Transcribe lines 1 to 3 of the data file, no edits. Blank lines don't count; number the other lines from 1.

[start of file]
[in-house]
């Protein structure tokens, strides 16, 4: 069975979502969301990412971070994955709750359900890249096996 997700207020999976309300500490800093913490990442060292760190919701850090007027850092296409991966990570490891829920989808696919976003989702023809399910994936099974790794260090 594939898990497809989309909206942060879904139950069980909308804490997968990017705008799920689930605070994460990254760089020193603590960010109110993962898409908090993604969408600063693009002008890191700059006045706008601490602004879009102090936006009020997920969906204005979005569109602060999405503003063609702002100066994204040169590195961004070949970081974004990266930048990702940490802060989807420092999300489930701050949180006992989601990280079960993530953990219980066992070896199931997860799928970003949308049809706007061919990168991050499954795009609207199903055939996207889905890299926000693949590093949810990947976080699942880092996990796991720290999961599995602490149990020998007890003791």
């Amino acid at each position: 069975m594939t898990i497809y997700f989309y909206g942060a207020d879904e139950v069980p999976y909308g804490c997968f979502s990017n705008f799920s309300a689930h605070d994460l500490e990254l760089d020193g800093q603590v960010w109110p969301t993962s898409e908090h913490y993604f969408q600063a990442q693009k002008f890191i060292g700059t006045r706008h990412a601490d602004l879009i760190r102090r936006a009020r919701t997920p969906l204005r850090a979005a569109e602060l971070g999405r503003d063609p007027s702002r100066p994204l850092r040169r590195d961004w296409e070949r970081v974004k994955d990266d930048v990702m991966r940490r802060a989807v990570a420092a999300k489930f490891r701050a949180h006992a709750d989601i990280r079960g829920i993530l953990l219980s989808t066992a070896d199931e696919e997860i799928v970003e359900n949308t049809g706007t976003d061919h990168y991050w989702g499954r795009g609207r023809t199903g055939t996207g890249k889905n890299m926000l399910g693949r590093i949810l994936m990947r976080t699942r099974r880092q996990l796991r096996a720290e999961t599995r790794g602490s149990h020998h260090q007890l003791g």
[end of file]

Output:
[in-house]
């Protein structure tokens, strides 16, 4: 069975979502969301990412971070994955709750359900890249096996 997700207020999976309300500490800093913490990442060292760190919701850090007027850092296409991966990570490891829920989808696919976003989702023809399910994936099974790794260090 594939898990497809989309909206942060879904139950069980909308804490997968990017705008799920689930605070994460990254760089020193603590960010109110993962898409908090993604969408600063693009002008890191700059006045706008601490602004879009102090936006009020997920969906204005979005569109602060999405503003063609702002100066994204040169590195961004070949970081974004990266930048990702940490802060989807420092999300489930701050949180006992989601990280079960993530953990219980066992070896199931997860799928970003949308049809706007061919990168991050499954795009609207199903055939996207889905890299926000693949590093949810990947976080699942880092996990796991720290999961599995602490149990020998007890003791």
């Amino acid at each position: 069975m594939t898990i497809y997700f989309y909206g942060a207020d879904e139950v069980p999976y909308g804490c997968f979502s990017n705008f799920s309300a689930h605070d994460l500490e990254l760089d020193g800093q603590v960010w109110p969301t993962s898409e908090h913490y993604f969408q600063a990442q693009k002008f890191i060292g700059t006045r706008h990412a601490d602004l879009i760190r102090r936006a009020r919701t997920p969906l204005r850090a979005a569109e602060l971070g999405r503003d063609p007027s702002r100066p994204l850092r040169r590195d961004w296409e070949r970081v974004k994955d990266d930048v990702m991966r940490r802060a989807v990570a420092a999300k489930f490891r701050a949180h006992a709750d989601i990280r079960g829920i993530l953990l219980s989808t066992a070896d199931e696919e997860i799928v970003e359900n949308t049809g706007t976003d061919h990168y991050w989702g499954r795009g609207r023809t199903g055939t996207g890249k889905n890299m926000l399910g693949r590093i949810l994936m990947r976080t699942r099974r880092q996990l796991r096996a720290e999961t599995r790794g602490s149990h020998h260090q007890l003791g």